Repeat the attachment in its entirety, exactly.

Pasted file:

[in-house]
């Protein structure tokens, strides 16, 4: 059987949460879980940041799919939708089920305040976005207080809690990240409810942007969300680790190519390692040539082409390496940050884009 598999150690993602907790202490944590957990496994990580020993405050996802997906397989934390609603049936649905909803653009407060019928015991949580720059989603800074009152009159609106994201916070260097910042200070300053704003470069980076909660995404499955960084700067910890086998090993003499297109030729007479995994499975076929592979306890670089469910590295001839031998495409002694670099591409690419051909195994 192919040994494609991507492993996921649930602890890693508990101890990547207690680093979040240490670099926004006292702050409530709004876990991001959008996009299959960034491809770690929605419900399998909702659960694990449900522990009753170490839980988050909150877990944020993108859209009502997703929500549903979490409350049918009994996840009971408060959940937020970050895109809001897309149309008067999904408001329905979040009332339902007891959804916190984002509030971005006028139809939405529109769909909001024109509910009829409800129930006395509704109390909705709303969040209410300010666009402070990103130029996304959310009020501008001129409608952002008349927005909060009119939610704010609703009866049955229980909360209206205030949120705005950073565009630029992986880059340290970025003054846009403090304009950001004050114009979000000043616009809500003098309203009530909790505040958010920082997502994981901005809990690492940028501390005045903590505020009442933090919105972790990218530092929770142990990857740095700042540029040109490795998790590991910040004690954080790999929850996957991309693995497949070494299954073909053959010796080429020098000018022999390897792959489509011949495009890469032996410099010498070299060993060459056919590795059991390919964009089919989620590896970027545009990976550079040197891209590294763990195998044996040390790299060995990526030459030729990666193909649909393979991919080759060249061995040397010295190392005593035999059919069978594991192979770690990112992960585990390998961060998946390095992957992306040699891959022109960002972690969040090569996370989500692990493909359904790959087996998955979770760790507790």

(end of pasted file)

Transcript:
[in-house]
């Protein structure tokens, strides 16, 4: 059987949460879980940041799919939708089920305040976005207080809690990240409810942007969300680790190519390692040539082409390496940050884009 598999150690993602907790202490944590957990496994990580020993405050996802997906397989934390609603049936649905909803653009407060019928015991949580720059989603800074009152009159609106994201916070260097910042200070300053704003470069980076909660995404499955960084700067910890086998090993003499297109030729007479995994499975076929592979306890670089469910590295001839031998495409002694670099591409690419051909195994 192919040994494609991507492993996921649930602890890693508990101890990547207690680093979040240490670099926004006292702050409530709004876990991001959008996009299959960034491809770690929605419900399998909702659960694990449900522990009753170490839980988050909150877990944020993108859209009502997703929500549903979490409350049918009994996840009971408060959940937020970050895109809001897309149309008067999904408001329905979040009332339902007891959804916190984002509030971005006028139809939405529109769909909001024109509910009829409800129930006395509704109390909705709303969040209410300010666009402070990103130029996304959310009020501008001129409608952002008349927005909060009119939610704010609703009866049955229980909360209206205030949120705005950073565009630029992986880059340290970025003054846009403090304009950001004050114009979000000043616009809500003098309203009530909790505040958010920082997502994981901005809990690492940028501390005045903590505020009442933090919105972790990218530092929770142990990857740095700042540029040109490795998790590991910040004690954080790999929850996957991309693995497949070494299954073909053959010796080429020098000018022999390897792959489509011949495009890469032996410099010498070299060993060459056919590795059991390919964009089919989620590896970027545009990976550079040197891209590294763990195998044996040390790299060995990526030459030729990666193909649909393979991919080759060249061995040397010295190392005593035999059919069978594991192979770690990112992960585990390998961060998946390095992957992306040699891959022109960002972690969040090569996370989500692990493909359904790959087996998955979770760790507790």